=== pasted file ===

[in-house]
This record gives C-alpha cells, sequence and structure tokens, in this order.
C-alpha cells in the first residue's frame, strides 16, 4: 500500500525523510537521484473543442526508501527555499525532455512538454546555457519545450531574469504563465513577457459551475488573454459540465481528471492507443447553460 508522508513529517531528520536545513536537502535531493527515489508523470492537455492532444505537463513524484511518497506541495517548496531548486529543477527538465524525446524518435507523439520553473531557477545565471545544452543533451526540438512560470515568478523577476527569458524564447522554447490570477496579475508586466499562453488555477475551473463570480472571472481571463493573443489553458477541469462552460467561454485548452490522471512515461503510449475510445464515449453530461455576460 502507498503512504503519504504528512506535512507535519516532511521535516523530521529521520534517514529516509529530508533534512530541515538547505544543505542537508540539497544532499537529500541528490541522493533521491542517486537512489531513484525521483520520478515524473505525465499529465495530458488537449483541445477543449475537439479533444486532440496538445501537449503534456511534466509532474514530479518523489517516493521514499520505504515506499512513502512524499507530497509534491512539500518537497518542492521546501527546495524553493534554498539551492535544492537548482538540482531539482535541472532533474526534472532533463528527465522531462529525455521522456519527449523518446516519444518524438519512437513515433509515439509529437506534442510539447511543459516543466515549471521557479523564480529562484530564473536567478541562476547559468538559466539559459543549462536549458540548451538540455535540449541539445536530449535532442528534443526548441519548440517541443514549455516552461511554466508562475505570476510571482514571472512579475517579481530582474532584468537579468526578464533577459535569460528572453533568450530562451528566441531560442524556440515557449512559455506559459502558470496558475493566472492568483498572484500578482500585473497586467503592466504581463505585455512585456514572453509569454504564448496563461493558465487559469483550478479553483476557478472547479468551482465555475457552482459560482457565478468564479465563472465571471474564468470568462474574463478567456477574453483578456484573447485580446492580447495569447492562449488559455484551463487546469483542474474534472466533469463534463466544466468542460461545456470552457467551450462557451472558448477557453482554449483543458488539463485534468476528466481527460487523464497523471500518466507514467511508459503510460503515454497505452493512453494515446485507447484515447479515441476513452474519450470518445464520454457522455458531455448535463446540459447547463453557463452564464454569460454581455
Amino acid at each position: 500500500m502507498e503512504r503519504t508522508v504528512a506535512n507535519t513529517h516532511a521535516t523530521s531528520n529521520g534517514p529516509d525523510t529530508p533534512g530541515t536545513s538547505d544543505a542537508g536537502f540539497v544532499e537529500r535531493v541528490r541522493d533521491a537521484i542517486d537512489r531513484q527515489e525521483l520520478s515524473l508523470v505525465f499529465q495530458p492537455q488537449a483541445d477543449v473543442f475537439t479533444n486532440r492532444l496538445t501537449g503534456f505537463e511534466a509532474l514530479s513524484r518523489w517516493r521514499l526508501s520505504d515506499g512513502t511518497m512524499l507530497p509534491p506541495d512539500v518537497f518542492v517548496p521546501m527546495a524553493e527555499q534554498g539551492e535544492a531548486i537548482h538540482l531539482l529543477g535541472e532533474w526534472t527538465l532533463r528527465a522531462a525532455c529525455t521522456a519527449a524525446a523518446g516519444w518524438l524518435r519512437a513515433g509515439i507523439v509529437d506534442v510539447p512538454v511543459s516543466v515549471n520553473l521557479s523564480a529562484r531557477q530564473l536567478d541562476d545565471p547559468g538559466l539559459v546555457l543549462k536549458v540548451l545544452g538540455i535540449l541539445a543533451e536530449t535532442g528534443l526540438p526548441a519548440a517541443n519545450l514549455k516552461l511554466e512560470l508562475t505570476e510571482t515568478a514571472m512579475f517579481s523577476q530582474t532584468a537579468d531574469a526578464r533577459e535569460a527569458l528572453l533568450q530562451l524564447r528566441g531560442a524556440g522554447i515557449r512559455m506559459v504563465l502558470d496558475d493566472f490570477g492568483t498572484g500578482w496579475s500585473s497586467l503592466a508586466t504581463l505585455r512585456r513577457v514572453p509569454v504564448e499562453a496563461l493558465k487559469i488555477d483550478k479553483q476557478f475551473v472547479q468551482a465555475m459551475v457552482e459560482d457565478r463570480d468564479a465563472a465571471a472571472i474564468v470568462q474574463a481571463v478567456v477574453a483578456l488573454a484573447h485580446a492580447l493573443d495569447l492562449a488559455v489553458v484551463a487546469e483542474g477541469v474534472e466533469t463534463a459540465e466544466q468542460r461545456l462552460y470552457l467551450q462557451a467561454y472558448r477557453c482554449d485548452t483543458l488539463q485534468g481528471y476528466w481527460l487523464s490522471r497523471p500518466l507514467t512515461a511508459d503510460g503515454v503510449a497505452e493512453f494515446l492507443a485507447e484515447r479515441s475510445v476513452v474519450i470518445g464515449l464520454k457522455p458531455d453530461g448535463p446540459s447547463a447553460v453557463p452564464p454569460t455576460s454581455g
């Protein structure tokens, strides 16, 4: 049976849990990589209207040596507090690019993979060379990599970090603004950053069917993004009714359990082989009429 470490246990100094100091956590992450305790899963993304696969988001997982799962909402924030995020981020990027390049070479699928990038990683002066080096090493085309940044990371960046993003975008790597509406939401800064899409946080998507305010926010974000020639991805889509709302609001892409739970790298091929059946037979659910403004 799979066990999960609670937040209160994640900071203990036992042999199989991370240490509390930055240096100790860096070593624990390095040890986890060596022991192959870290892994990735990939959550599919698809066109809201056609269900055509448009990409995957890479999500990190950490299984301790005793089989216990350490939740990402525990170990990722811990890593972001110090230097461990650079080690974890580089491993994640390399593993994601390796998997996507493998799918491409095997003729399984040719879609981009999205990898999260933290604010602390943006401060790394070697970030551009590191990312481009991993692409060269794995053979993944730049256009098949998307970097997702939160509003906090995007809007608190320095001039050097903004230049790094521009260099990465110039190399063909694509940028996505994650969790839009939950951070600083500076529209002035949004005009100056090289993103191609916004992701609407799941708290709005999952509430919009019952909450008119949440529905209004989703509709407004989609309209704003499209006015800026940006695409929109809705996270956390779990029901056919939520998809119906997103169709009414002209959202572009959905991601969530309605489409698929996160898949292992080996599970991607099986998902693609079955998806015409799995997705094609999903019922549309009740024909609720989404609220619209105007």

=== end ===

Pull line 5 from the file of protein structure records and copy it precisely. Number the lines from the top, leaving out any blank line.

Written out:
């Protein structure tokens, strides 16, 4: 049976849990990589209207040596507090690019993979060379990599970090603004950053069917993004009714359990082989009429 470490246990100094100091956590992450305790899963993304696969988001997982799962909402924030995020981020990027390049070479699928990038990683002066080096090493085309940044990371960046993003975008790597509406939401800064899409946080998507305010926010974000020639991805889509709302609001892409739970790298091929059946037979659910403004 799979066990999960609670937040209160994640900071203990036992042999199989991370240490509390930055240096100790860096070593624990390095040890986890060596022991192959870290892994990735990939959550599919698809066109809201056609269900055509448009990409995957890479999500990190950490299984301790005793089989216990350490939740990402525990170990990722811990890593972001110090230097461990650079080690974890580089491993994640390399593993994601390796998997996507493998799918491409095997003729399984040719879609981009999205990898999260933290604010602390943006401060790394070697970030551009590191990312481009991993692409060269794995053979993944730049256009098949998307970097997702939160509003906090995007809007608190320095001039050097903004230049790094521009260099990465110039190399063909694509940028996505994650969790839009939950951070600083500076529209002035949004005009100056090289993103191609916004992701609407799941708290709005999952509430919009019952909450008119949440529905209004989703509709407004989609309209704003499209006015800026940006695409929109809705996270956390779990029901056919939520998809119906997103169709009414002209959202572009959905991601969530309605489409698929996160898949292992080996599970991607099986998902693609079955998806015409799995997705094609999903019922549309009740024909609720989404609220619209105007």